And it seems that little seems to have changed in the way some banks and finance companies collect debts.

Last week, the Jakarta Police arrested eight debt collectors and two soldiers apparently moonlighting as collectors. They allegedly seized a car belonging to Elvirawati. The 25-year-old intern at a law firm in Tebet, South Jakarta, said a man claiming to be a debt collector came to her office on Sept. 19 accompanied by two men in military uniforms.

“They said the installments on a car, a Toyota Fortuner, hadn’t been paid for four months. But it was my father’s and I told them to call him instead,” she said.

The men left but returned an hour later with five other men, and insisted on taking her car. “I told them to settle it at the Tebet Police station, and they agreed to go with me to the police,” she said.

Elvirawati said two of the men rode with her in the car. “The other men were following me in two separate cars, and when we got to Tebet Dalam, one of the other cars stopped mine and they ordered me to step out while the men in my car grabbed my keys,” she said.

She immediately went to the police, who tracked her car down the next day.

“We found it at a lender’s office in Jatiwaringin, Bekasi. Its license plate had been changed,” said the Jakarta Police’s chief of detectives, Comr. Herry Heryawan.

HSBC recently sold its American credit card portfolio to Capital One at least in part due to “regulation” and apparently they’ll focus on international business where it’s apparently easier to collect.

Citi cooking the books?

Do you really have to be an analyst to know that they’re cooking the books?

Analyst: Citigroup Is Cooking the Books

By Charlie Gasparino
Published August 25, 2010

An all-out war has broken out between Citigroup CEO Vikram Pandit and a prominent securities analyst who is saying that the big bank may be cooking the books by inflating its earnings through an accounting gimmick, FOX Business Network has learned.

The analyst, Mike Mayo, of the securities firm CLSA, has been telling investors that Citigroup (C: 3.75 ,0.00 ,0.00%) should take a writedown, or a loss on some $50 billion of “deferred-tax assets,” or DTAs. That is a tax credit the firm has on its financial statement that Mayo says is inflating profits at the big bank by as much as $10 billion.

For that critique, Mayo has been denied one-on-one meetings with top players of the firm, including CEO Vikram Pandit, Chief Financial Officer

John Gerspach, and any other member of management, while other analysts enjoy full access to the bank’s top executives, FBN has learned.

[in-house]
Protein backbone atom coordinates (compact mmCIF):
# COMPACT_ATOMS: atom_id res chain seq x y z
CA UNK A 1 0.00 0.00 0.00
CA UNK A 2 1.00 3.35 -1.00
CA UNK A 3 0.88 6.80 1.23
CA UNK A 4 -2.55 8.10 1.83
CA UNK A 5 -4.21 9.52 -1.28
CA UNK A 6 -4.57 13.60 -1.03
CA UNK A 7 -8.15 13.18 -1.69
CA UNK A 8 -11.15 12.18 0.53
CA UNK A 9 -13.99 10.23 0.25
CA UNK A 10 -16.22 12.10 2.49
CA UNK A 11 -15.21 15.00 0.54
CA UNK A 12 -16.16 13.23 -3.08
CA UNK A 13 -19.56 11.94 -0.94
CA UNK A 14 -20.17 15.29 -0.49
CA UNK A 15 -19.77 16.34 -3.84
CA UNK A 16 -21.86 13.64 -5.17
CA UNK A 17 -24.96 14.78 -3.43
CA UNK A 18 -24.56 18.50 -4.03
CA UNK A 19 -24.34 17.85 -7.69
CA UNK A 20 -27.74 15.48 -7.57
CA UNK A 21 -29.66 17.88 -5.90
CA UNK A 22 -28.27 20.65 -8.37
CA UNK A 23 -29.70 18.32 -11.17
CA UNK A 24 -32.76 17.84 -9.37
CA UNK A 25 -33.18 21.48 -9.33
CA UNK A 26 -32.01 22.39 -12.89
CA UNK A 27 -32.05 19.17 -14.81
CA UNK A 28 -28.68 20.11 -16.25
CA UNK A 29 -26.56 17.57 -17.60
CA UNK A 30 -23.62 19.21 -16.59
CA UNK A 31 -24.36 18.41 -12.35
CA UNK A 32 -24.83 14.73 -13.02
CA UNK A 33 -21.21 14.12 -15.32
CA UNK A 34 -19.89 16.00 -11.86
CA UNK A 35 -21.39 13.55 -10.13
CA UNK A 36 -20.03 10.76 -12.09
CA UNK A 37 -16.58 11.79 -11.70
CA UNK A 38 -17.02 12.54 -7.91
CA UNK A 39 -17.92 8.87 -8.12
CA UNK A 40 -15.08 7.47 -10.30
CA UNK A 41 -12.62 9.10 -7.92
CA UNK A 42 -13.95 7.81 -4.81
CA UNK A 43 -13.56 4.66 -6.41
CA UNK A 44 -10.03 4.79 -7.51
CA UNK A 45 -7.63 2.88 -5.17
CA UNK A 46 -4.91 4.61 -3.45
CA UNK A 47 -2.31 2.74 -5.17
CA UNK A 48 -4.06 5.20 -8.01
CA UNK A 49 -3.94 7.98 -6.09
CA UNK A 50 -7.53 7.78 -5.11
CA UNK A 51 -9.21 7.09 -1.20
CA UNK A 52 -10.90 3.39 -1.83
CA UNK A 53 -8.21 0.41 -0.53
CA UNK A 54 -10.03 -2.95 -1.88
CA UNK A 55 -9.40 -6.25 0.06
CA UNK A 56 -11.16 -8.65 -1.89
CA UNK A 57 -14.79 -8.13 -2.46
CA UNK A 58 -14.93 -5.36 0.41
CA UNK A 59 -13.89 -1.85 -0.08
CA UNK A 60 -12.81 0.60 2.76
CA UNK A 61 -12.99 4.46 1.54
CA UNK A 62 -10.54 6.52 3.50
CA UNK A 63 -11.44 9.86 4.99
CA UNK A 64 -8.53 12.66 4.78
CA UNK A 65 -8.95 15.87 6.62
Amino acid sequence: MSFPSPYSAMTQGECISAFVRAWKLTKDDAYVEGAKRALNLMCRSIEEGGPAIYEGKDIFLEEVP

In fact, Mayo hasn’t had a meeting with Pandit or anyone in Citigroup management since around the time of the financial crisis, in the fall of 2008, when Citigroup was on the verge of extinction and needed an unprecedented series of government bailouts to survive.

Since then Citigroup has been profitable, albeit marginally. Though it posted a loss for the full year of 2009, after it repaid a government bailout loan during the fourth quarter and began to unwind Uncle Sam’s ownership stake. One reason Citigroup may be unwilling to write off its DTAs: to do so may sink the troubled bank back into unprofitability.

Now, Mayo’s continued criticism of the firm’s accounting has turned a testy relationship between Pandit and Mayo into one of the most-bitter analyst-CEO confrontations seen on Wall Street for some time. When asked about the matter, a spokeswoman for Citigroup would only say “I have no comment on Mike Mayo.”

Of course. What else COULD they say?  He’s right?

Federal judge REFUSES the corrupt SEC settlement with Citigroup

More documentation of the extraordinary corruption of our regulators. When they’re not watching porn, the thugs at the SEC work on designing settlements favorable for the criminals.

It RARELY happens that a JUDGE refuses to accept a settlement and this just goes to show how horrible this settlement really is.

Judge balks at SEC’s settlement with Citigroup

By Zachary A. Goldfarb
Tuesday, August 17, 2010

A federal judge refused on Monday to accept a $75 million settlement between the Securities and Exchange Commission and Citigroup, marking the second time this year that a judge has questioned whether the agency had exacted the proper sanction from a major bank.

During a hearing on the settlement, Judge Ellen S. Huvelle of the U.S. District Court for the District of Columbia raised questions about the SEC’s investigation into Citigroup, and how it decided on the size of the penalty and on the individual executives who also face sanctions, according to lawyers who were present. She asked why company shareholders must ultimately bear the price of the sanction, and why the agency charged only two executives with wrongdoing when more senior executives were involved.